by guest contributor, Veronica Martin*
In Turkey there is a hotel on the edge of summer, on the edge of the sea, that seems to hold its nostalgia as if it is holding its breath.
The Kismet’s walls are covered in black and white photographs of former clients – royalty, movie stars, politicians, writers –, a parrot wheezes in the corner and, if you have the chance to stay there in May, it holds the particular delight of lodging in the faded grandeur of a formerly haute hotel during its off season. The place agreed with me terribly. When I was twenty-five, riding on my own edge of sorts, that of longing and then catching up to that longing, for life to start and searching for its catalyst, I stayed there with my mother and with our friend Marcia. Marcia who didn’t jump into the Aegean sea.
Marcia felt older and younger than me all at once. She kept this, whatever exuberance it was, just beneath her thick, sun spotted skin. One night we wandered out to the hotel’s farthest dock. She poised to dive into the dark, roiling sea, dedicating the act to her granddaughter, fingers curling around the salt slick coating the thick metal railing. It caught my breath.
I wanted her to jump in that night, and I wanted to follow. But the wind picked up and Marcia turned away from the sea, coming back through the darkness to join us, back from almost abandon, retreating to the white sheet world of her hotel bed. I wanted to stay on the dock, in that vacuous, breathing wilderness, but there was a heavier part of me that also wanted to run back inside to sleep and wake for the next day. It was the same part of me that craved comfort over recklessness, weighted stability over change, rebelled against a kind of life-is-too-short-to-unpack existence. Each side tore at the other: the part that held a nostalgia for what hadn’t happened yet and the part that held a nostalgia for what was past and couldn’t be repeated.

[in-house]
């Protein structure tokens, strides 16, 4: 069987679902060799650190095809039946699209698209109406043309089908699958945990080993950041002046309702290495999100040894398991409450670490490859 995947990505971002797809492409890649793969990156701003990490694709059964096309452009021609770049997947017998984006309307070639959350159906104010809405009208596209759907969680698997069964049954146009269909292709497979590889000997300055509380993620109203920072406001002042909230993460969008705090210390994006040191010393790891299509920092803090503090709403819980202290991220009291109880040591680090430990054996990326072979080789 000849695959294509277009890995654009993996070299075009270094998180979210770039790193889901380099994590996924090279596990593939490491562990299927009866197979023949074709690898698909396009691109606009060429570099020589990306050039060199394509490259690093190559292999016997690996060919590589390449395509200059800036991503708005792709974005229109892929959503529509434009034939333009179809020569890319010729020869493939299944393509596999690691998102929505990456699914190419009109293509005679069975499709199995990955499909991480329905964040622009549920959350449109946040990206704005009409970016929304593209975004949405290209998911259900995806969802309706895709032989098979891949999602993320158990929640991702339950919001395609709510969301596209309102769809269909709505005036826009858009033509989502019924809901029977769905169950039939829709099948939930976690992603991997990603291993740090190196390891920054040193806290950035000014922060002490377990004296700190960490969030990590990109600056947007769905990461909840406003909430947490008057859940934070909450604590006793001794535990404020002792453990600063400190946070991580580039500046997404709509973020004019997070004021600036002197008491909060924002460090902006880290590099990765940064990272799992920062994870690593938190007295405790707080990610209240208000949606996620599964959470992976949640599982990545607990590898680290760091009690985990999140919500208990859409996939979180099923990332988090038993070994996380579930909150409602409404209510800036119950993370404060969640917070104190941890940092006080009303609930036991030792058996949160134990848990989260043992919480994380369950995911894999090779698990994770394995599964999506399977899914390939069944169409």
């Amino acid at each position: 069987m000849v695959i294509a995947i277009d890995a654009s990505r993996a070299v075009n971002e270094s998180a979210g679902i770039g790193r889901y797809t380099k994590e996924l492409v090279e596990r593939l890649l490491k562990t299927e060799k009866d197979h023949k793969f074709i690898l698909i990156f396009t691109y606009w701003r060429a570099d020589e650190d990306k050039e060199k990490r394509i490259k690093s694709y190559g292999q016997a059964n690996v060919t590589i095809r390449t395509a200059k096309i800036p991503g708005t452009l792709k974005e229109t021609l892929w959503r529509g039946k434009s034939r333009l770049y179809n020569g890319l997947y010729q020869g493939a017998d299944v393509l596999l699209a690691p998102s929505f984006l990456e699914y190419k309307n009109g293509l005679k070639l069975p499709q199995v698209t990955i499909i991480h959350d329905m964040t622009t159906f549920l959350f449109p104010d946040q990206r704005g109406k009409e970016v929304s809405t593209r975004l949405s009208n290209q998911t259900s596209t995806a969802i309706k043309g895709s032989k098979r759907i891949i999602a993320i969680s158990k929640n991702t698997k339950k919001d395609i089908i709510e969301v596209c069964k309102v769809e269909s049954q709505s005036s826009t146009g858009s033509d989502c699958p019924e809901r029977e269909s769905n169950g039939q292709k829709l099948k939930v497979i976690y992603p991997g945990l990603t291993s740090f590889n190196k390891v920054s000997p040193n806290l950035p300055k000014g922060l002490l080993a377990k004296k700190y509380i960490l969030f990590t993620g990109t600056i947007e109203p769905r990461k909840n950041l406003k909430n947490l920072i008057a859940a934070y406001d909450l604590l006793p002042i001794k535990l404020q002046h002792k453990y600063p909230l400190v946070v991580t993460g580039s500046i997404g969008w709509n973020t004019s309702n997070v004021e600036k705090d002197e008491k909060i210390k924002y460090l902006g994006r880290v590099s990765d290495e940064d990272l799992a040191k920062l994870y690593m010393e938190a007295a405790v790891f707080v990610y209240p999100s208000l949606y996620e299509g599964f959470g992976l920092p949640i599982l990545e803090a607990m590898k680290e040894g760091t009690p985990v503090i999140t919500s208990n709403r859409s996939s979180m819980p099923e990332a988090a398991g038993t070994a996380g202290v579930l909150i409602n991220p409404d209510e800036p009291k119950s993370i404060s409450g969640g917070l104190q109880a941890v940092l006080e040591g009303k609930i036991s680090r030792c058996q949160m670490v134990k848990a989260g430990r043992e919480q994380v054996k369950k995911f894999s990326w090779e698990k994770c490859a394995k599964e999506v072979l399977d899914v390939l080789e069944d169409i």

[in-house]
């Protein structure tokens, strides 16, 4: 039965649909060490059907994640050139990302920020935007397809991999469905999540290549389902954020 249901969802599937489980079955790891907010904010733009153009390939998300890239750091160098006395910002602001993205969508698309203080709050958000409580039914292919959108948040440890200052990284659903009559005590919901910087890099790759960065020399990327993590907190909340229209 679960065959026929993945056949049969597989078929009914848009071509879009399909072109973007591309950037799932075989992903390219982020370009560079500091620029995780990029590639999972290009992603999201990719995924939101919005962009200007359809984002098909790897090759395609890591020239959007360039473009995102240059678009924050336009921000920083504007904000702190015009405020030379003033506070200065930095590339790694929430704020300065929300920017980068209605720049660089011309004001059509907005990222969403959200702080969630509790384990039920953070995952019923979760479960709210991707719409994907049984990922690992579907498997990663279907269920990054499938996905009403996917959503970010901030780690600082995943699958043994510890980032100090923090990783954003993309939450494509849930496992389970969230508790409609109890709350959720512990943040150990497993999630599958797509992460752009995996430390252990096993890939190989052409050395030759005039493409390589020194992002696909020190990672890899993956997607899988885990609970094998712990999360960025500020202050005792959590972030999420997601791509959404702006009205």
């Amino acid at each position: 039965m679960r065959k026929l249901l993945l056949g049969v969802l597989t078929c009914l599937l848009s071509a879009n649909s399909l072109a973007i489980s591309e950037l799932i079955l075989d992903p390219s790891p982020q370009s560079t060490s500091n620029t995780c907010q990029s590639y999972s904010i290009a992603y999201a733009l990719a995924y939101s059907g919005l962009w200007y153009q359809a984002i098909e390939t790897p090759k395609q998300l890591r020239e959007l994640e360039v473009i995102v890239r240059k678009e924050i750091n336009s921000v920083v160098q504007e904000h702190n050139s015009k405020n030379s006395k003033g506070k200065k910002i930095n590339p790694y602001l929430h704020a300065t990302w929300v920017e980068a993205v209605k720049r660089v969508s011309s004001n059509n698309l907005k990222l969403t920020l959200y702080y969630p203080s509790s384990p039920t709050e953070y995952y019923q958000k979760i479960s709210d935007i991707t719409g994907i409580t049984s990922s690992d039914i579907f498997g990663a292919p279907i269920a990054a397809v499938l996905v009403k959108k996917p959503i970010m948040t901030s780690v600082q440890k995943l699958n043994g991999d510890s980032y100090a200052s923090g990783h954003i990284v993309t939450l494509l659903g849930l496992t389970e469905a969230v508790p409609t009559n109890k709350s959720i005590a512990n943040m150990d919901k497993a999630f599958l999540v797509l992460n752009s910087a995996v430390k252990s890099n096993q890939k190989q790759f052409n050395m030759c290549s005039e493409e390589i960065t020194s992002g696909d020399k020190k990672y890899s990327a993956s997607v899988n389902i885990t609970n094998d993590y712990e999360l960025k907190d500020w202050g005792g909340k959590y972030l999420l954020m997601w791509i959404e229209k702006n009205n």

It was in the startling moment of quiet like that night, eye-of-the-storm calm, before my own battle had begun, still a possibility of following Marcia into the sea, when I began to understand what I was fighting for: fauxstalgia. The outline of the life I wanted to be living, a kind of falling in love with uncertainty and abandoning yourself to it at all costs.
And there it was when I least expected it, out in the dark, coming close to old impressions. This life I was after, never solid or material but built on intuition. There was the night and there was the sea and here were the people. It was cinema, it was gradual and I could feel whatever it was slipping so that with the decision to abandon the sea’s edge for a nights sleep it would disappear completely by morning. I didn’t yet know how to find my way back. I still don’t.
The next morning as I sat with my mother, picking through Turkish apricots and soft cheese, I noticed my spoon said OK. The letters were carved into its elongated, silver handle, perched on the edge of my breakfast bowl, careening up at me, pleading with me. We were visiting our first ruin that morning, among which was a littler known site, Didyma, where a temple to Apollo still stood.